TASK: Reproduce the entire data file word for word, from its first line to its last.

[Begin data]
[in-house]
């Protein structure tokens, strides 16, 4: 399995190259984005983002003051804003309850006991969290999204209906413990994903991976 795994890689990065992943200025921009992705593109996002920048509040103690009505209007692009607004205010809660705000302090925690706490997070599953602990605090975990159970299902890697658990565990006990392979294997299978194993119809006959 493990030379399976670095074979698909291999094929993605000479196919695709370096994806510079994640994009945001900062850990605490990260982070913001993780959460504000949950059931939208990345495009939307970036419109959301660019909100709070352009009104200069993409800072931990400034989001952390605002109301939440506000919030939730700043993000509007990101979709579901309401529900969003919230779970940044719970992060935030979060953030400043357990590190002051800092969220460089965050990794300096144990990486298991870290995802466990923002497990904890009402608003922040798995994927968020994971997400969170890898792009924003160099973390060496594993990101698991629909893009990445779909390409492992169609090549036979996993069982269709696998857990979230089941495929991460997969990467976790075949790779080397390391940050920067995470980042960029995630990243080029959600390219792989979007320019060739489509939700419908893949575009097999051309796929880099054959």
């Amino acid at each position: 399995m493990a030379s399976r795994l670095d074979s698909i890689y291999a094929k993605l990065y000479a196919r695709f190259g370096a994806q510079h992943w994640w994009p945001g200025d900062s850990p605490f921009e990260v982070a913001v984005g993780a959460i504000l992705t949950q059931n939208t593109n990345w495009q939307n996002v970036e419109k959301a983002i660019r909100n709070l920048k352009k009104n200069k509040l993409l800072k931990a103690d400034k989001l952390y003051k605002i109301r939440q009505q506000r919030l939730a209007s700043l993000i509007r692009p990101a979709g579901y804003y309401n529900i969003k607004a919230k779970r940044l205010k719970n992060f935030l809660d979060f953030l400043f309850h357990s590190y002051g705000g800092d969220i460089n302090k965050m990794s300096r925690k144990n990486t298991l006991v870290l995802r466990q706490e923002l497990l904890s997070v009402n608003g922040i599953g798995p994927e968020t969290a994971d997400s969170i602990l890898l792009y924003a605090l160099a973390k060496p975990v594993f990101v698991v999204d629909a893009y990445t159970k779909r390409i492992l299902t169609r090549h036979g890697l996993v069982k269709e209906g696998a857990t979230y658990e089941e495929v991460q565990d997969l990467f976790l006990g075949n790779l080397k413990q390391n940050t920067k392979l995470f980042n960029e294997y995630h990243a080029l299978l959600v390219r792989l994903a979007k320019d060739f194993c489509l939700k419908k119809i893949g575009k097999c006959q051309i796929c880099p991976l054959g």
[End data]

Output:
[in-house]
């Protein structure tokens, strides 16, 4: 399995190259984005983002003051804003309850006991969290999204209906413990994903991976 795994890689990065992943200025921009992705593109996002920048509040103690009505209007692009607004205010809660705000302090925690706490997070599953602990605090975990159970299902890697658990565990006990392979294997299978194993119809006959 493990030379399976670095074979698909291999094929993605000479196919695709370096994806510079994640994009945001900062850990605490990260982070913001993780959460504000949950059931939208990345495009939307970036419109959301660019909100709070352009009104200069993409800072931990400034989001952390605002109301939440506000919030939730700043993000509007990101979709579901309401529900969003919230779970940044719970992060935030979060953030400043357990590190002051800092969220460089965050990794300096144990990486298991870290995802466990923002497990904890009402608003922040798995994927968020994971997400969170890898792009924003160099973390060496594993990101698991629909893009990445779909390409492992169609090549036979996993069982269709696998857990979230089941495929991460997969990467976790075949790779080397390391940050920067995470980042960029995630990243080029959600390219792989979007320019060739489509939700419908893949575009097999051309796929880099054959």
């Amino acid at each position: 399995m493990a030379s399976r795994l670095d074979s698909i890689y291999a094929k993605l990065y000479a196919r695709f190259g370096a994806q510079h992943w994640w994009p945001g200025d900062s850990p605490f921009e990260v982070a913001v984005g993780a959460i504000l992705t949950q059931n939208t593109n990345w495009q939307n996002v970036e419109k959301a983002i660019r909100n709070l920048k352009k009104n200069k509040l993409l800072k931990a103690d400034k989001l952390y003051k605002i109301r939440q009505q506000r919030l939730a209007s700043l993000i509007r692009p990101a979709g579901y804003y309401n529900i969003k607004a919230k779970r940044l205010k719970n992060f935030l809660d979060f953030l400043f309850h357990s590190y002051g705000g800092d969220i460089n302090k965050m990794s300096r925690k144990n990486t298991l006991v870290l995802r466990q706490e923002l497990l904890s997070v009402n608003g922040i599953g798995p994927e968020t969290a994971d997400s969170i602990l890898l792009y924003a605090l160099a973390k060496p975990v594993f990101v698991v999204d629909a893009y990445t159970k779909r390409i492992l299902t169609r090549h036979g890697l996993v069982k269709e209906g696998a857990t979230y658990e089941e495929v991460q565990d997969l990467f976790l006990g075949n790779l080397k413990q390391n940050t920067k392979l995470f980042n960029e294997y995630h990243a080029l299978l959600v390219r792989l994903a979007k320019d060739f194993c489509l939700k419908k119809i893949g575009k097999c006959q051309i796929c880099p991976l054959g």